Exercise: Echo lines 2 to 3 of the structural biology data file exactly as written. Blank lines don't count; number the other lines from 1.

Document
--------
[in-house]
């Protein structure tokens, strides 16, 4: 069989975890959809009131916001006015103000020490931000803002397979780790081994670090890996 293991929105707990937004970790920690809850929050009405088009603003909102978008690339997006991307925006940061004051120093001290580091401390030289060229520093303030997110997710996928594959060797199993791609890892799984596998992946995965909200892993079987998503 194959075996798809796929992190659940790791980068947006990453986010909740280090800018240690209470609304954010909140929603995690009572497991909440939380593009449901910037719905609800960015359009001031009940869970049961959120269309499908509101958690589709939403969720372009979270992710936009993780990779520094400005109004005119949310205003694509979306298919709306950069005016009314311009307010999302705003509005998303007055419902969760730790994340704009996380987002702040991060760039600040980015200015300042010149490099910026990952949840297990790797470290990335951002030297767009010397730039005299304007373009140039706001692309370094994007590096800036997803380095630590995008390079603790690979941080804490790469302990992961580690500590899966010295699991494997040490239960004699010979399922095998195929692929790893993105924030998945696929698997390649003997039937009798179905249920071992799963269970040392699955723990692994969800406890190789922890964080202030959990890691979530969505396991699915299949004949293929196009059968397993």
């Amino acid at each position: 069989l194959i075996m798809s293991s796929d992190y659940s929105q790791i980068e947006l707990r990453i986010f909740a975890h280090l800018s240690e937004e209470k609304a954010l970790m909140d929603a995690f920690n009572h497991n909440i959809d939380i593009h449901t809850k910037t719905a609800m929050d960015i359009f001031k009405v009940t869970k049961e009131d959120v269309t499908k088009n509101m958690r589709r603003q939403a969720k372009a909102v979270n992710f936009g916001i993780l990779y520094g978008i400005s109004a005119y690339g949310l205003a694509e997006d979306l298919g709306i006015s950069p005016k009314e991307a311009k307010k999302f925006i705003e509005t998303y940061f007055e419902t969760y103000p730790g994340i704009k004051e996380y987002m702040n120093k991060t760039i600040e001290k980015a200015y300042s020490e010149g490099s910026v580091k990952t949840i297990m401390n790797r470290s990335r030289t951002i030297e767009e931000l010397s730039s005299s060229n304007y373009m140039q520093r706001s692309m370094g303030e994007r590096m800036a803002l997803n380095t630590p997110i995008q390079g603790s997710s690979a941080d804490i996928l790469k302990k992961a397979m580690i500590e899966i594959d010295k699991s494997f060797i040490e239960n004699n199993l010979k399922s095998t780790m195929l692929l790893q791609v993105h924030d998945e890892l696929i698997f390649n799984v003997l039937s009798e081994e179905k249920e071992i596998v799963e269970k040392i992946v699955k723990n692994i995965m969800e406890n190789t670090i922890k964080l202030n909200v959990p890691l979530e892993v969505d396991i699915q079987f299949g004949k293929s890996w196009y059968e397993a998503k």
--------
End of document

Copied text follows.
């Protein structure tokens, strides 16, 4: 069989975890959809009131916001006015103000020490931000803002397979780790081994670090890996 293991929105707990937004970790920690809850929050009405088009603003909102978008690339997006991307925006940061004051120093001290580091401390030289060229520093303030997110997710996928594959060797199993791609890892799984596998992946995965909200892993079987998503 194959075996798809796929992190659940790791980068947006990453986010909740280090800018240690209470609304954010909140929603995690009572497991909440939380593009449901910037719905609800960015359009001031009940869970049961959120269309499908509101958690589709939403969720372009979270992710936009993780990779520094400005109004005119949310205003694509979306298919709306950069005016009314311009307010999302705003509005998303007055419902969760730790994340704009996380987002702040991060760039600040980015200015300042010149490099910026990952949840297990790797470290990335951002030297767009010397730039005299304007373009140039706001692309370094994007590096800036997803380095630590995008390079603790690979941080804490790469302990992961580690500590899966010295699991494997040490239960004699010979399922095998195929692929790893993105924030998945696929698997390649003997039937009798179905249920071992799963269970040392699955723990692994969800406890190789922890964080202030959990890691979530969505396991699915299949004949293929196009059968397993």
């Amino acid at each position: 069989l194959i075996m798809s293991s796929d992190y659940s929105q790791i980068e947006l707990r990453i986010f909740a975890h280090l800018s240690e937004e209470k609304a954010l970790m909140d929603a995690f920690n009572h497991n909440i959809d939380i593009h449901t809850k910037t719905a609800m929050d960015i359009f001031k009405v009940t869970k049961e009131d959120v269309t499908k088009n509101m958690r589709r603003q939403a969720k372009a909102v979270n992710f936009g916001i993780l990779y520094g978008i400005s109004a005119y690339g949310l205003a694509e997006d979306l298919g709306i006015s950069p005016k009314e991307a311009k307010k999302f925006i705003e509005t998303y940061f007055e419902t969760y103000p730790g994340i704009k004051e996380y987002m702040n120093k991060t760039i600040e001290k980015a200015y300042s020490e010149g490099s910026v580091k990952t949840i297990m401390n790797r470290s990335r030289t951002i030297e767009e931000l010397s730039s005299s060229n304007y373009m140039q520093r706001s692309m370094g303030e994007r590096m800036a803002l997803n380095t630590p997110i995008q390079g603790s997710s690979a941080d804490i996928l790469k302990k992961a397979m580690i500590e899966i594959d010295k699991s494997f060797i040490e239960n004699n199993l010979k399922s095998t780790m195929l692929l790893q791609v993105h924030d998945e890892l696929i698997f390649n799984v003997l039937s009798e081994e179905k249920e071992i596998v799963e269970k040392i992946v699955k723990n692994i995965m969800e406890n190789t670090i922890k964080l202030n909200v959990p890691l979530e892993v969505d396991i699915q079987f299949g004949k293929s890996w196009y059968e397993a998503k």